How Much Sleep Do Teachers Really Need?
Danny Singh, born and raised in London, but now based in Rome and Canterbury, gives creative English language lessons and teacher training courses all over Europe. He also offers stimulating monthly presentations on language related issues at Rome’s biggest international bookshop and has his own YouTube channel which contains a series of interactive English video lessons. He is author of two books, “I was a happy man...then one day I came across Laughter Yoga” and “Learning English through the mind and the body” and is currently working on his third book, “Life is full of surprises”. He regularly attended Pilgrims TT summer courses as a Guest Speaker. Email: email@example.com
www.laughnlearn.net , www.youtube.com/channel/UCA2CFTD27Yw6Lf7kOW0PbOQ/videos
This article was previously published in the Summer 2023 issue of IN mag (the Slovenian IATEFL mag).
My first Sunday morning experience
Despite having attended the last ten consecutive IATEFL Slovenia conferences, I had never before been invited to give a Sunday morning talk. This did not appear to be an ideal time to give a talk, at least not if I wanted to have other people in the same room. Many people would already have left by then, others would be preparing to leave, hastily clearing their rooms, trying to fit everything into their cases, queuing for what seemed like an eternity to check out and pay for their rooms, others would be socialising, saying their last goodbyes, hugging old and new friends and colleagues. Only those who were a glutton for punishment would come, those who never knew when enough was enough, those who had a resilience that went far beyond the four days allowed for this conference. I myself was sleepy, as I often am in the morning, especially when forced to get up early and give a talk. Nonetheless, there was a strong sense of positivity, especially as my pub quiz team had somehow arrived in 2nd place the night before, despite the presence of several strong looking teams in the room. I felt that this was an even greater achievement than the victory back in 2014, where our team had been full of superstar galacticos, like the Real Madrid football team. Instead, this team was a kind of Real Sociedad or Villareal, humble, hardworking, determined and proud of its roots.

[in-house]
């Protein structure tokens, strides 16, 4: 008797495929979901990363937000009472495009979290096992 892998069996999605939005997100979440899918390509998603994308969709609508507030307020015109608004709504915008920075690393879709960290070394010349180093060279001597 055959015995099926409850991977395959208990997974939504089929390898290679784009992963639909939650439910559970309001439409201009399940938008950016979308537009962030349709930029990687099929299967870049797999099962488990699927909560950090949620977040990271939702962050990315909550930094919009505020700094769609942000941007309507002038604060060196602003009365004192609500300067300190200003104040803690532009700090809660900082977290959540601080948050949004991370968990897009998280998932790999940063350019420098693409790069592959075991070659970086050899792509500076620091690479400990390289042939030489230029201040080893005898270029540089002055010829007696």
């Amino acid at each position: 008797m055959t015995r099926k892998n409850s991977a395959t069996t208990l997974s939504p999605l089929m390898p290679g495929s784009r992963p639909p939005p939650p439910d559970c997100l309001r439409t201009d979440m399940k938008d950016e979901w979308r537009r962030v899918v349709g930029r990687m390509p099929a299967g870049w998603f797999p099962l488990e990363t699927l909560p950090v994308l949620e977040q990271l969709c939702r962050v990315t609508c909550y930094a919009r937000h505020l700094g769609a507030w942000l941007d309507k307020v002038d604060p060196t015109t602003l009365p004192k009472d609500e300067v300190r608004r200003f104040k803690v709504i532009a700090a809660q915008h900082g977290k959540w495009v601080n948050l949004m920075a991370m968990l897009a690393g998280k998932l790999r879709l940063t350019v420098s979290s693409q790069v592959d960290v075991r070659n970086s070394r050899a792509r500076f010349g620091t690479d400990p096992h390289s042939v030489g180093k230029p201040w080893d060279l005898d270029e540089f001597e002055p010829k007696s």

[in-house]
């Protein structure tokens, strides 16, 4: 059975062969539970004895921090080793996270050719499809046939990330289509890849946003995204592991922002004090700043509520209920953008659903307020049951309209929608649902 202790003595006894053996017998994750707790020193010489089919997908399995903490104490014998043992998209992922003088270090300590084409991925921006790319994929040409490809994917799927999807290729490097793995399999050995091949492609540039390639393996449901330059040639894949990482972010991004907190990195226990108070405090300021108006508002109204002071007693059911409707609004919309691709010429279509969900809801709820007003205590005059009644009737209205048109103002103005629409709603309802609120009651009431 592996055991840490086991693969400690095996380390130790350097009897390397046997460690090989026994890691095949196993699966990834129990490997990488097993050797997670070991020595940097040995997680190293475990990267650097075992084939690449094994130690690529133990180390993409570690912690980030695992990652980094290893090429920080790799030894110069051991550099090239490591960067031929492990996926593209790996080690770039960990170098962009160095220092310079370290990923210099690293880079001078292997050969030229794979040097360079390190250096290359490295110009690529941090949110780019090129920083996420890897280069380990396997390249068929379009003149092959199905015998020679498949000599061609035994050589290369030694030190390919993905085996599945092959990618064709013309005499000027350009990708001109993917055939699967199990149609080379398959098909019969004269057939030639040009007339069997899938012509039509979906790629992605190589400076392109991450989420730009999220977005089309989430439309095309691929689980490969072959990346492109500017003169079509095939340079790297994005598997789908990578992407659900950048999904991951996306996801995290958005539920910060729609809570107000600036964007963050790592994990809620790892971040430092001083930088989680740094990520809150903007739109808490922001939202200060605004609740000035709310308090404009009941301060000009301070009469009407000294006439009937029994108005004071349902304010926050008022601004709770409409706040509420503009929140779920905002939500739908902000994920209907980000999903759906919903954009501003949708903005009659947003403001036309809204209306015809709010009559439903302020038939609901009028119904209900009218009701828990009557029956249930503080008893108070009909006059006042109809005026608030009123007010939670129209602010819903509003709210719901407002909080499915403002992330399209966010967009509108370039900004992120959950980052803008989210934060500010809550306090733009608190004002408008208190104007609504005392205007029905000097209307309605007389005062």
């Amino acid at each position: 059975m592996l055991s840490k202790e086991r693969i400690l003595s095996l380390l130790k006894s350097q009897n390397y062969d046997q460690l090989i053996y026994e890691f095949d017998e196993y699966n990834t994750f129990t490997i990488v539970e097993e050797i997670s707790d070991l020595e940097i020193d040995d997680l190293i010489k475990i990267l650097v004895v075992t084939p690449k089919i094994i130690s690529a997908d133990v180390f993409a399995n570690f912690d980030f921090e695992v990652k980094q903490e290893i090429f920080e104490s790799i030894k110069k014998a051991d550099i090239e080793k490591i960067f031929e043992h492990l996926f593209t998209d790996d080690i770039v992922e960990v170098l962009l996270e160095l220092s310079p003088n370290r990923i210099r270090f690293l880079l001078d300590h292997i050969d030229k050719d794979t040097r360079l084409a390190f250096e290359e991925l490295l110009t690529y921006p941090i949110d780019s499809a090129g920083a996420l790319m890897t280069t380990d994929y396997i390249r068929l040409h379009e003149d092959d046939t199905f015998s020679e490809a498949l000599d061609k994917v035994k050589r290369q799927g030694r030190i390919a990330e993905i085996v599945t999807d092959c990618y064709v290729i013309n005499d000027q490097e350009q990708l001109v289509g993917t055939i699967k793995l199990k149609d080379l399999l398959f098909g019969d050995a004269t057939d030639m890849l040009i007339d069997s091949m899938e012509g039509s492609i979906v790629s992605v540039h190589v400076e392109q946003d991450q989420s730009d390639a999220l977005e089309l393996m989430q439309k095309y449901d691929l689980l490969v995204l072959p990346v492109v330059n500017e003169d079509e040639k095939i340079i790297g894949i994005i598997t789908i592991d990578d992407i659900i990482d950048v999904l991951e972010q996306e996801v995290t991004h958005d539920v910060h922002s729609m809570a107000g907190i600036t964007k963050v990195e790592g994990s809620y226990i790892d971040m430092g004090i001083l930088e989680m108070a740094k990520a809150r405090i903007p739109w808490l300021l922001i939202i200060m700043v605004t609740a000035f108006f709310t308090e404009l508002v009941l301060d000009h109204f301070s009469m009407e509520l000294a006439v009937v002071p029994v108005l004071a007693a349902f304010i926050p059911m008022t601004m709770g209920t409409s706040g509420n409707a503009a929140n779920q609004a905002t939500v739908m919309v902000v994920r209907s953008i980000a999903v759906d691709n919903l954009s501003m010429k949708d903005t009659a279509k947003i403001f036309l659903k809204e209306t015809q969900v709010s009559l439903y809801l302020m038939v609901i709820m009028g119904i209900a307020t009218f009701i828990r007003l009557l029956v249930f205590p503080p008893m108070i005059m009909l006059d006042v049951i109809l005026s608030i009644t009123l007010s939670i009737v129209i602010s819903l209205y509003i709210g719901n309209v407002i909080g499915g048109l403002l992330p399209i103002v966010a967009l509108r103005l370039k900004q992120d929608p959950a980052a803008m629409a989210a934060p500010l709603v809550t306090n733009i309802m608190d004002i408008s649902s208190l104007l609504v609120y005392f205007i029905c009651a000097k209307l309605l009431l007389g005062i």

When coffee becomes educational